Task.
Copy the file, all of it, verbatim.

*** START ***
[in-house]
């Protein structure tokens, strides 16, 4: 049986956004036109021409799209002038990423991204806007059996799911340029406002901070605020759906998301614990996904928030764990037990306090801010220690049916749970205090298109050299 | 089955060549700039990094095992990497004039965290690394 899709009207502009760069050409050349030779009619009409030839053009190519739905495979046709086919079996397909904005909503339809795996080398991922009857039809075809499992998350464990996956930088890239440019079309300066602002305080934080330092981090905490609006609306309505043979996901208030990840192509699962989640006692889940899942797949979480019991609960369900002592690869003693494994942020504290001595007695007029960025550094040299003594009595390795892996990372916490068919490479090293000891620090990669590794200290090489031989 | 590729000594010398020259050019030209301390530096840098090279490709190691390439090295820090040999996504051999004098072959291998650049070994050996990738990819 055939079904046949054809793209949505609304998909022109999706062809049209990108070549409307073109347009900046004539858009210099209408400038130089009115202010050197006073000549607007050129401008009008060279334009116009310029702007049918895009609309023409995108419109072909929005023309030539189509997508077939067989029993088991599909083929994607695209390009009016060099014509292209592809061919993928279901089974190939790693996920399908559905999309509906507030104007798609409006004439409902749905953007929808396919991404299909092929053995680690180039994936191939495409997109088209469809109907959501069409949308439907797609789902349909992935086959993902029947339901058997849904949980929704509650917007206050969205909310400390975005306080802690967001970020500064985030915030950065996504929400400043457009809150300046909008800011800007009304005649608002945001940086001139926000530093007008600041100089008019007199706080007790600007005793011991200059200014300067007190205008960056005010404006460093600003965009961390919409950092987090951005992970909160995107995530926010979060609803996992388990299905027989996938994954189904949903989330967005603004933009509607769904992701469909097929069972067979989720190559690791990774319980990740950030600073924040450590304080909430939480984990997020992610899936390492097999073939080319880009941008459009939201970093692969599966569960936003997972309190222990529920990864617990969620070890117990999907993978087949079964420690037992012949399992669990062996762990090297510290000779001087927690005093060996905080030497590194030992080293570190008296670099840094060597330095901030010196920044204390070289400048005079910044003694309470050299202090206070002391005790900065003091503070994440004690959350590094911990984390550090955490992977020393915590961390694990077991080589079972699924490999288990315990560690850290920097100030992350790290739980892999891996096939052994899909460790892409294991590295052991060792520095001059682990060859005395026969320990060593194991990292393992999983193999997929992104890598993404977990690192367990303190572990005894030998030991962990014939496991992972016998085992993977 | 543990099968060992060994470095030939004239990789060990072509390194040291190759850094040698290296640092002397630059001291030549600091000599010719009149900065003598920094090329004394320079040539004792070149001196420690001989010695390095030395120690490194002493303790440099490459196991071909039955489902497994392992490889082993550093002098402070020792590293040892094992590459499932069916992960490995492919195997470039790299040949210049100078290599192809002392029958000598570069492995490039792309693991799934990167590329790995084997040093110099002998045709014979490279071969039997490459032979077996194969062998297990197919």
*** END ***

[in-house]
């Protein structure tokens, strides 16, 4: 049986956004036109021409799209002038990423991204806007059996799911340029406002901070605020759906998301614990996904928030764990037990306090801010220690049916749970205090298109050299 | 089955060549700039990094095992990497004039965290690394 899709009207502009760069050409050349030779009619009409030839053009190519739905495979046709086919079996397909904005909503339809795996080398991922009857039809075809499992998350464990996956930088890239440019079309300066602002305080934080330092981090905490609006609306309505043979996901208030990840192509699962989640006692889940899942797949979480019991609960369900002592690869003693494994942020504290001595007695007029960025550094040299003594009595390795892996990372916490068919490479090293000891620090990669590794200290090489031989 | 590729000594010398020259050019030209301390530096840098090279490709190691390439090295820090040999996504051999004098072959291998650049070994050996990738990819 055939079904046949054809793209949505609304998909022109999706062809049209990108070549409307073109347009900046004539858009210099209408400038130089009115202010050197006073000549607007050129401008009008060279334009116009310029702007049918895009609309023409995108419109072909929005023309030539189509997508077939067989029993088991599909083929994607695209390009009016060099014509292209592809061919993928279901089974190939790693996920399908559905999309509906507030104007798609409006004439409902749905953007929808396919991404299909092929053995680690180039994936191939495409997109088209469809109907959501069409949308439907797609789902349909992935086959993902029947339901058997849904949980929704509650917007206050969205909310400390975005306080802690967001970020500064985030915030950065996504929400400043457009809150300046909008800011800007009304005649608002945001940086001139926000530093007008600041100089008019007199706080007790600007005793011991200059200014300067007190205008960056005010404006460093600003965009961390919409950092987090951005992970909160995107995530926010979060609803996992388990299905027989996938994954189904949903989330967005603004933009509607769904992701469909097929069972067979989720190559690791990774319980990740950030600073924040450590304080909430939480984990997020992610899936390492097999073939080319880009941008459009939201970093692969599966569960936003997972309190222990529920990864617990969620070890117990999907993978087949079964420690037992012949399992669990062996762990090297510290000779001087927690005093060996905080030497590194030992080293570190008296670099840094060597330095901030010196920044204390070289400048005079910044003694309470050299202090206070002391005790900065003091503070994440004690959350590094911990984390550090955490992977020393915590961390694990077991080589079972699924490999288990315990560690850290920097100030992350790290739980892999891996096939052994899909460790892409294991590295052991060792520095001059682990060859005395026969320990060593194991990292393992999983193999997929992104890598993404977990690192367990303190572990005894030998030991962990014939496991992972016998085992993977 | 543990099968060992060994470095030939004239990789060990072509390194040291190759850094040698290296640092002397630059001291030549600091000599010719009149900065003598920094090329004394320079040539004792070149001196420690001989010695390095030395120690490194002493303790440099490459196991071909039955489902497994392992490889082993550093002098402070020792590293040892094992590459499932069916992960490995492919195997470039790299040949210049100078290599192809002392029958000598570069492995490039792309693991799934990167590329790995084997040093110099002998045709014979490279071969039997490459032979077996194969062998297990197919």